While it is true that Poilievre’s rival, Trudeau, has also used federal funding control as a way to encourage building at the municipal level, there are some key differences with the latter’s approach. In creating an additional $4B housing accelerator fund to encourage municipalities to change their local policies to enable more housing supply, the federal government has guided municipalities on the types of housing policy reforms they would like to see to qualify for federal transfer from the housing accelerator fund — see Federal Minister of Housing Sean Fraser’s recent demand to Toronto mayor, Olivia Chow, that Toronto improve their plan in order to access $500M in funds.

The reader can decide on their own which approach might actually lead to more housing being built. 

The Biggest Thing Pierre Doesn’t Say

The biggest problem with Poilievre’s housing plan is that he fails to identify the biggest driver of Canada’s boom in house prices, and that’s our booming population. 

For years, Canadians have been told that our housing crisis is strictly due to a “lack of supply” caused by municipal zoning restrictions.

However, this sentiment among economists and the public has shifted as many now see that Canada’s decision under the Trudeau government to triple its population growth rate when they should have known that housing supply couldn’t keep up is a primary contributor to our housing crisis. 

Since this is the one driver of our housing crisis that the federal government has direct control over, it’s very noteworthy that Poilievre doesn’t mention it or attack Trudeau on it at all. 

Poilievre may have very good political reasons for this omission as he campaigns towards becoming Canada’s next PM, but it doesn’t make him at all coherent when it comes to putting forward a plan that might actually address Canada’s housing crisis.

Monthly Statistics

House Statistics

House sales (low-rise freehold detached, semi-detached, townhouse, etc.) in the Greater Toronto Area (GTA) in November 2023 were flat compared to the same month last year.


New house listings in November were up 22% over last year.


The number of houses available for sale (“active listings”) was up 61% in November compared to the same month last year.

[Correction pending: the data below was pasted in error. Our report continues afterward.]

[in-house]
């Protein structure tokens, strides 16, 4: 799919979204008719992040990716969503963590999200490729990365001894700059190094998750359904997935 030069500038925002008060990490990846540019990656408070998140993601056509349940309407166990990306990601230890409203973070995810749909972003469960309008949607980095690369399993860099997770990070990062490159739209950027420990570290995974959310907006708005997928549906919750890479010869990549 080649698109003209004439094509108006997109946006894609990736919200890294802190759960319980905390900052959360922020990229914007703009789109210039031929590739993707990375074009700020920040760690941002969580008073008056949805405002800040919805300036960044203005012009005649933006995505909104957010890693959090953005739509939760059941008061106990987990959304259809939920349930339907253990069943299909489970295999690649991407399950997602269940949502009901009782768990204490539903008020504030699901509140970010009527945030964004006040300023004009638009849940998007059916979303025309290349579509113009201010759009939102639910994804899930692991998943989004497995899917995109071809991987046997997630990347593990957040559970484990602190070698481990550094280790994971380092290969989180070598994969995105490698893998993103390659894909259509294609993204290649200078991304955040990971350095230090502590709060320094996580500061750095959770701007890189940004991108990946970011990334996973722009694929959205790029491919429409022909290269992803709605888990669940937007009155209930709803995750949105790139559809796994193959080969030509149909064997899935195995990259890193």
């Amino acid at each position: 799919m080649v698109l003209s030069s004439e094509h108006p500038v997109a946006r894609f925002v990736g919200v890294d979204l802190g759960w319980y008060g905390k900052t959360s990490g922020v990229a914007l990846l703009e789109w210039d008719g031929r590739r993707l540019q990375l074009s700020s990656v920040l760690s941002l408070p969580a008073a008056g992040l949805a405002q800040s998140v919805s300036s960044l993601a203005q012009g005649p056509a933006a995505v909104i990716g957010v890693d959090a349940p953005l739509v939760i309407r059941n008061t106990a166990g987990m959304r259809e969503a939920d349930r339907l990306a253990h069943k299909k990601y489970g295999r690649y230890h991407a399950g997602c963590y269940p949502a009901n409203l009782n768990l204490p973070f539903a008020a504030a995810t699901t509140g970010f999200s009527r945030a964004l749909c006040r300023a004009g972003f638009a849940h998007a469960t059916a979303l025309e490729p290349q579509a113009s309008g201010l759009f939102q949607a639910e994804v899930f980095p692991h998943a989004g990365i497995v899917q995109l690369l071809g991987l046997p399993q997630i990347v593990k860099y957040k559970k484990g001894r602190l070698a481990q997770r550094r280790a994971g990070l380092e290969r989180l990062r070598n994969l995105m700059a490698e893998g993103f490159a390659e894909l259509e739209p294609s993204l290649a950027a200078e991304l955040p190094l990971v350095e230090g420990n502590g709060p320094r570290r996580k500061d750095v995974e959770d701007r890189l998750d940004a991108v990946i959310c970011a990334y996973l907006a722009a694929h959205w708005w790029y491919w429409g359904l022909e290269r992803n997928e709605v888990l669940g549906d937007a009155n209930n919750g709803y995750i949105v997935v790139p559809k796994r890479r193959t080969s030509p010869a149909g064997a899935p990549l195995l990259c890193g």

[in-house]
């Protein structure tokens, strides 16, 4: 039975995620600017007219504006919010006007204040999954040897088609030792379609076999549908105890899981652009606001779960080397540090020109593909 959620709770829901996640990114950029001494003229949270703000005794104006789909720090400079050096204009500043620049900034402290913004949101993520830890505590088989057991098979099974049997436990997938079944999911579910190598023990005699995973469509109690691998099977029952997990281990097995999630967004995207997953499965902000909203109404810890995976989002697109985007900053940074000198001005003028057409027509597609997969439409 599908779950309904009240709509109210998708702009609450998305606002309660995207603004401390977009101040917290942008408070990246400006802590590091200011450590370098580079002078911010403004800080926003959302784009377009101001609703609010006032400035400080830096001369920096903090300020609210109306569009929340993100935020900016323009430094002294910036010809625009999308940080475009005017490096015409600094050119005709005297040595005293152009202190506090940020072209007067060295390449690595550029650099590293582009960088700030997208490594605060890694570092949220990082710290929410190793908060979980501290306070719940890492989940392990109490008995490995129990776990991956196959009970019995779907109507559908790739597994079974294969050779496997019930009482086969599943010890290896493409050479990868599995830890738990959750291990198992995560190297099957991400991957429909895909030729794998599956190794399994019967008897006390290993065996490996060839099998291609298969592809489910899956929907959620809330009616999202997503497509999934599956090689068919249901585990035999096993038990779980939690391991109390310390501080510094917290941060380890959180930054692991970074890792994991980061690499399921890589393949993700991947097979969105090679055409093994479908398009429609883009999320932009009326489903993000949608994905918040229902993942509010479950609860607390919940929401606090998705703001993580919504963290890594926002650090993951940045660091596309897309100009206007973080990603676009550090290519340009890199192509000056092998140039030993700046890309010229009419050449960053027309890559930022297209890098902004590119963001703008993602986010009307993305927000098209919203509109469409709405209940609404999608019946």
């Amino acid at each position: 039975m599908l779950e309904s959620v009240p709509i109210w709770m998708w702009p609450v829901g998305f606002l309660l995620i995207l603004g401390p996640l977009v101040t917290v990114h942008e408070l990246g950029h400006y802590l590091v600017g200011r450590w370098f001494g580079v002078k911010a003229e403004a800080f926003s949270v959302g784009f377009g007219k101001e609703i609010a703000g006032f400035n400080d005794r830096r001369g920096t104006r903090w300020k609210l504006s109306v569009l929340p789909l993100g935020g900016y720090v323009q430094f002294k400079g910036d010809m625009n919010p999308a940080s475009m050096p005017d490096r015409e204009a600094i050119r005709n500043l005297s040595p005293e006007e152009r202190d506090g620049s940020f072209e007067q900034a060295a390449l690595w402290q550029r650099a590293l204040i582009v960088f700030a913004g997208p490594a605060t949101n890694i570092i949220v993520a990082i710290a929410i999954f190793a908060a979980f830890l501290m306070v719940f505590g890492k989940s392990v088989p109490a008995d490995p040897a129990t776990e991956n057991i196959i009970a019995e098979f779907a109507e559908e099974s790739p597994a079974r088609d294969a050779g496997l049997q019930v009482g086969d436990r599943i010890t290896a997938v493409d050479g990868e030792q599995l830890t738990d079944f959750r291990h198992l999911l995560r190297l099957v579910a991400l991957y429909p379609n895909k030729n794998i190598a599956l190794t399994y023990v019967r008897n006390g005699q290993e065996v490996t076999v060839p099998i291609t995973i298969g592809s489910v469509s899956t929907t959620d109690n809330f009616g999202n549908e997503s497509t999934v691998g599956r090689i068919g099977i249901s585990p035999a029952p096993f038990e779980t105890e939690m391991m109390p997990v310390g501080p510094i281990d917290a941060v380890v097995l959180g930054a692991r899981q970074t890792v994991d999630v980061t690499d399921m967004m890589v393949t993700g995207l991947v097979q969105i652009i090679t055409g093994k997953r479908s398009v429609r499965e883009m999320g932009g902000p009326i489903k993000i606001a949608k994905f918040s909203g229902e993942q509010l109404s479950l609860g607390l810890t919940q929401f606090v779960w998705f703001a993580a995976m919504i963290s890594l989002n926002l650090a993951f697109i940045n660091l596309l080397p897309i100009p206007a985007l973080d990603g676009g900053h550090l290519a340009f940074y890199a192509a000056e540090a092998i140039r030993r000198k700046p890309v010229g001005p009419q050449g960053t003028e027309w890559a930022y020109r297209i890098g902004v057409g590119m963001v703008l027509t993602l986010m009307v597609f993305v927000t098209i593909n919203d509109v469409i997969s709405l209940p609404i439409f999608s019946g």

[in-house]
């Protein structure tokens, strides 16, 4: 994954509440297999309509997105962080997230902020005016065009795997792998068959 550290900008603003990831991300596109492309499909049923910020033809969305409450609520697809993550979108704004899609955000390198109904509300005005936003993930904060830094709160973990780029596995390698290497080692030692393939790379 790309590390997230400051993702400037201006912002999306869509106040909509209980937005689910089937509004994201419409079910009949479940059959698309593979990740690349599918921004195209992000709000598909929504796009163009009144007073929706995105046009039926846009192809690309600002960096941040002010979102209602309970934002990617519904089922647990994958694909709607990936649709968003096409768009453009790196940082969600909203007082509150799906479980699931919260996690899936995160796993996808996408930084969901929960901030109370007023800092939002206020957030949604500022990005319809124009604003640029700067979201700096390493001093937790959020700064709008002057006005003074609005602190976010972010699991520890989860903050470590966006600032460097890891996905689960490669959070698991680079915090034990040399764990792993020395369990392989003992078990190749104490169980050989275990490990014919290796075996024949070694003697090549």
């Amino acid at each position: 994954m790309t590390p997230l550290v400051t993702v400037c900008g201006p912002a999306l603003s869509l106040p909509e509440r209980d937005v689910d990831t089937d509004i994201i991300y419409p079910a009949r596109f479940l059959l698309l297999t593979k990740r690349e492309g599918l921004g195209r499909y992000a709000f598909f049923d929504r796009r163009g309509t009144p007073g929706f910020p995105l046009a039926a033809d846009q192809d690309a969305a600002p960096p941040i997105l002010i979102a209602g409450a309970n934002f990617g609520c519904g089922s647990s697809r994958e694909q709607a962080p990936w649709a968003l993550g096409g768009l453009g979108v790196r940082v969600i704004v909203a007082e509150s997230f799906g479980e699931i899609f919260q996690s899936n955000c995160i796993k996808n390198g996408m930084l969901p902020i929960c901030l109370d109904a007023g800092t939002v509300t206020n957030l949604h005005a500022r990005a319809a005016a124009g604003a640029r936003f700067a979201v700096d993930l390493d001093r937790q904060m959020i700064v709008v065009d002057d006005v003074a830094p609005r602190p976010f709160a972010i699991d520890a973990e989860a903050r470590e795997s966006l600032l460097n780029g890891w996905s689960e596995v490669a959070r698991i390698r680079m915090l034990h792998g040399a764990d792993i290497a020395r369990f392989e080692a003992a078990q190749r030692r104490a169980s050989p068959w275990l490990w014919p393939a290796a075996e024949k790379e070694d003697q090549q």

The Months of Inventory ratio (MOI) looks at the number of homes available for sale in a given month divided by the number of homes sold in that month. It answers the following question: If no more homes came on the market for sale, how long would it take for all the existing homes on the market to sell, given the current level of demand? The higher the MOI, the cooler the market is. A balanced market (a market where prices are neither rising nor falling) is one where MOI is between four to six months. The lower the MOI, the more rapidly we would expect prices to rise.  

While the current level of MOI gives us clues into how competitive the market is on-the-ground today, the direction it is moving in also gives us some clues into where the market may be heading. 

The MOI for houses dipped slightly to 3.7 in November. The rapid increase in the MOI since May signalled a rapidly cooling down market, moving into a buyer’s market.


The share of houses selling for more than the owner’s list price decreased to 26% in November.


The average price for a house in November was $1,309,650 in November 2023, down 1% when compared to the same month last year.

The median house price in November was $1,140,000, down 1% over last year.

The median is calculated by ordering all the sale prices in a given month and then selecting the price that is at the midpoint of that list such that half of all home sales are above that price and half are below that price. Economists often prefer the median price over the average because it is less sensitive to big increases in the sale of high-end or low-end homes in a given month which can skew the average price.  


Condo Statistics

Condo (condominiums, including condo apartments, condo townhouses, etc.) sales in the Toronto area in November 2023 were down 7% over the same month last year.


New condo listings were up 26% in November over last year.


The number of condos available for sale at the end of the month, or active listings, was up 58% over last year.


Condo months of inventory increased from 1.6 in May to 5.4 MOI in November, a sign that the condo market is rapidly cooling down.


The share of condos selling for over the asking price declined to 17% in November.


The average price for a condo in November was $731,734, unchanged over last year. The median price for a condo in November was $650,000, down 2% over last year.


Regional Trends


Average house prices were down in Halton, Peel and York regions and up slightly in Durham and Toronto. Sales were down and relatively flat over last year, while new listings were up across all five regions. The MOI is well above last year’s levels, suggesting the market for houses is cooler this year compared to last year. 



Condo sales were down in Halton, Peel, Toronto and York, while Durham saw sales increase over last year. Average prices were down in York, flat in Toronto and up in Durham, Halton and Peel. New listings are up significantly across the GTA. The MOI is above last year’s level, indicating a cooler market for condos this year.